Important work being done to preserve Hilldale’s history

Published 5:34 am Saturday, January 11, 2020

We are happy to see the hard work being put in by many volunteers to uncover and make easily accessible information about who is buried where in Hilldale Cemetery.

There may be thousands buried in the African American cemetery in Danville whose information and location have been lost over the years. They deserve to have their memories preserved as much as anyone else.

The Central Kentucky African American Cemetery Association is aiming to “correct a grievous injustice in the handling and recording of the Hilldale records” through its volunteer work, Mike Denis told us for our story in Friday’s paper.

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It is all too often the case that those who die with little to no money are soon forgotten by the world they lived in, even if they worked hard and helped many people during their lifetimes. Because of this nation’s history, it is also all too often the case that those who die with little to no money are black.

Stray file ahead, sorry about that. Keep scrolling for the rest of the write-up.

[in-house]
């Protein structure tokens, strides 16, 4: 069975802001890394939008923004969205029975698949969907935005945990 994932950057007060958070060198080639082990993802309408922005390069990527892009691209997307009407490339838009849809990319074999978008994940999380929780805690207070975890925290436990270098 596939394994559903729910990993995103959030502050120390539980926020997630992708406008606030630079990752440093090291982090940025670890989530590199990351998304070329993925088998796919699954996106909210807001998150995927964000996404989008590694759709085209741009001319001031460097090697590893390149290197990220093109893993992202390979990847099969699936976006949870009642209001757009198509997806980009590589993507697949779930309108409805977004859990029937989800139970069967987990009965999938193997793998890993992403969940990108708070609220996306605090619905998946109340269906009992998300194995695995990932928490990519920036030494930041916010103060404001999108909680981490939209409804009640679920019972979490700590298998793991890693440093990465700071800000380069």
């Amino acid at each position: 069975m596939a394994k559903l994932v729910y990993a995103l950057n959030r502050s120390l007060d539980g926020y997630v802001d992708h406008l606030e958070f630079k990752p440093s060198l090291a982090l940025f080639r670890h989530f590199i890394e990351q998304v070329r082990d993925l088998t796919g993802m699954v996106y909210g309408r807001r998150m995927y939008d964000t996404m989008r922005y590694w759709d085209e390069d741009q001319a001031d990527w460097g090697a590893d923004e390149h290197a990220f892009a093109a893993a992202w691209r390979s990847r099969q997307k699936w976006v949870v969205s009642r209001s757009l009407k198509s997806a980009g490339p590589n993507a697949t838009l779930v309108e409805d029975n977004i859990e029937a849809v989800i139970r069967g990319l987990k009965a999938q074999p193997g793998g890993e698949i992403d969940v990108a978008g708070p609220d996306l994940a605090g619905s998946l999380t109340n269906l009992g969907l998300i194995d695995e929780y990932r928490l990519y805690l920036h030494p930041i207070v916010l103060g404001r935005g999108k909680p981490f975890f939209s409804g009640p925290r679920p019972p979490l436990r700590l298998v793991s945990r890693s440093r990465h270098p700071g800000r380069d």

Fortunately, this work to save the stories of so many people who helped make Danville what it is today is being done before their stories are lost forever.

The city has around 1,500 burial records for Hilldale, but Denis has amassed a list of more than 4,000 known burials there. By tracking down burial records through services like and using GPS, the volunteers are remapping where those lost graves are.

In some cases, there is essentially nothing left to mark the physical locations of these graves. Bill stocker told us some of those buried received only a rock as a grave marker.

“It’s sad that they lived here their whole life and all they get is a rock,” he said.

He’s right. Humans are very good at remembering those who rose to high levels in society and/or made a lot of money, but we’re often bad at remembering everyday people, even though they are just as essential to our community’s fabric.

Luckily, those buried in Hilldale are getting more attention now — they are getting the respect and attention they deserve thanks to the hard work and sweat of volunteers who understand the value of everyone’s history.